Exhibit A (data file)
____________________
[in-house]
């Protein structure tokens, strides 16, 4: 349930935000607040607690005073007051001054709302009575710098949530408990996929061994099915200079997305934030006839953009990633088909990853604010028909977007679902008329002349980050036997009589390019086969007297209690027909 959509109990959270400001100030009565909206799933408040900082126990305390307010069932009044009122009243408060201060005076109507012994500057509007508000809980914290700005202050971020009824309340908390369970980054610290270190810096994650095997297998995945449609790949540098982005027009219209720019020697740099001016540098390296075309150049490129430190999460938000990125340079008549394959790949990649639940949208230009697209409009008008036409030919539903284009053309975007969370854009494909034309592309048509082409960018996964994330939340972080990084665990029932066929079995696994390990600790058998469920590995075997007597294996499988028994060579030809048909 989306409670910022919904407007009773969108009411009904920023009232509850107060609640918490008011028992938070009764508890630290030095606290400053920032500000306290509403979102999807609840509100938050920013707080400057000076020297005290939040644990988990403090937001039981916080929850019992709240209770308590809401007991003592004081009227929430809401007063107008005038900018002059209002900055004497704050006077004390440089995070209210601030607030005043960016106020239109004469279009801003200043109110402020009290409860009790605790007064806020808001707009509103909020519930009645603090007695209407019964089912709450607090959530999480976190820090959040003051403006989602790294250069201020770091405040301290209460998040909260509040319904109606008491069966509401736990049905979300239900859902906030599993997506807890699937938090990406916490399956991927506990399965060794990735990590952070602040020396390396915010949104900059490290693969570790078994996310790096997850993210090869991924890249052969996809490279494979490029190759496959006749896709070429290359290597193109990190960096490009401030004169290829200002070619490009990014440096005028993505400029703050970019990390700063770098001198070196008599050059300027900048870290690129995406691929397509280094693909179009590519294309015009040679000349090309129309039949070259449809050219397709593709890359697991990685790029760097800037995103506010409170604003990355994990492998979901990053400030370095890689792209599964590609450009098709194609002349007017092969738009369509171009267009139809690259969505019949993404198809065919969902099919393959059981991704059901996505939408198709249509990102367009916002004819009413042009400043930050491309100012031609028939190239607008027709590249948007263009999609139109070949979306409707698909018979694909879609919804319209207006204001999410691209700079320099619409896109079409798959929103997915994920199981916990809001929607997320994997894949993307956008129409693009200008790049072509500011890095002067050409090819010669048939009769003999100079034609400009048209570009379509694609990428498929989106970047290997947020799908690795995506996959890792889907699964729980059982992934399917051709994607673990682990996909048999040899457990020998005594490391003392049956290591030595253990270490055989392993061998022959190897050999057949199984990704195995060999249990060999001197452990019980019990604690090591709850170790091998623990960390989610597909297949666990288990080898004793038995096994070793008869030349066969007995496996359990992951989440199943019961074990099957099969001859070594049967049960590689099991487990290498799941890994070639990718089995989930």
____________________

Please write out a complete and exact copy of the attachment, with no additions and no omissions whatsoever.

[in-house]
């Protein structure tokens, strides 16, 4: 349930935000607040607690005073007051001054709302009575710098949530408990996929061994099915200079997305934030006839953009990633088909990853604010028909977007679902008329002349980050036997009589390019086969007297209690027909 959509109990959270400001100030009565909206799933408040900082126990305390307010069932009044009122009243408060201060005076109507012994500057509007508000809980914290700005202050971020009824309340908390369970980054610290270190810096994650095997297998995945449609790949540098982005027009219209720019020697740099001016540098390296075309150049490129430190999460938000990125340079008549394959790949990649639940949208230009697209409009008008036409030919539903284009053309975007969370854009494909034309592309048509082409960018996964994330939340972080990084665990029932066929079995696994390990600790058998469920590995075997007597294996499988028994060579030809048909 989306409670910022919904407007009773969108009411009904920023009232509850107060609640918490008011028992938070009764508890630290030095606290400053920032500000306290509403979102999807609840509100938050920013707080400057000076020297005290939040644990988990403090937001039981916080929850019992709240209770308590809401007991003592004081009227929430809401007063107008005038900018002059209002900055004497704050006077004390440089995070209210601030607030005043960016106020239109004469279009801003200043109110402020009290409860009790605790007064806020808001707009509103909020519930009645603090007695209407019964089912709450607090959530999480976190820090959040003051403006989602790294250069201020770091405040301290209460998040909260509040319904109606008491069966509401736990049905979300239900859902906030599993997506807890699937938090990406916490399956991927506990399965060794990735990590952070602040020396390396915010949104900059490290693969570790078994996310790096997850993210090869991924890249052969996809490279494979490029190759496959006749896709070429290359290597193109990190960096490009401030004169290829200002070619490009990014440096005028993505400029703050970019990390700063770098001198070196008599050059300027900048870290690129995406691929397509280094693909179009590519294309015009040679000349090309129309039949070259449809050219397709593709890359697991990685790029760097800037995103506010409170604003990355994990492998979901990053400030370095890689792209599964590609450009098709194609002349007017092969738009369509171009267009139809690259969505019949993404198809065919969902099919393959059981991704059901996505939408198709249509990102367009916002004819009413042009400043930050491309100012031609028939190239607008027709590249948007263009999609139109070949979306409707698909018979694909879609919804319209207006204001999410691209700079320099619409896109079409798959929103997915994920199981916990809001929607997320994997894949993307956008129409693009200008790049072509500011890095002067050409090819010669048939009769003999100079034609400009048209570009379509694609990428498929989106970047290997947020799908690795995506996959890792889907699964729980059982992934399917051709994607673990682990996909048999040899457990020998005594490391003392049956290591030595253990270490055989392993061998022959190897050999057949199984990704195995060999249990060999001197452990019980019990604690090591709850170790091998623990960390989610597909297949666990288990080898004793038995096994070793008869030349066969007995496996359990992951989440199943019961074990099957099969001859070594049967049960590689099991487990290498799941890994070639990718089995989930």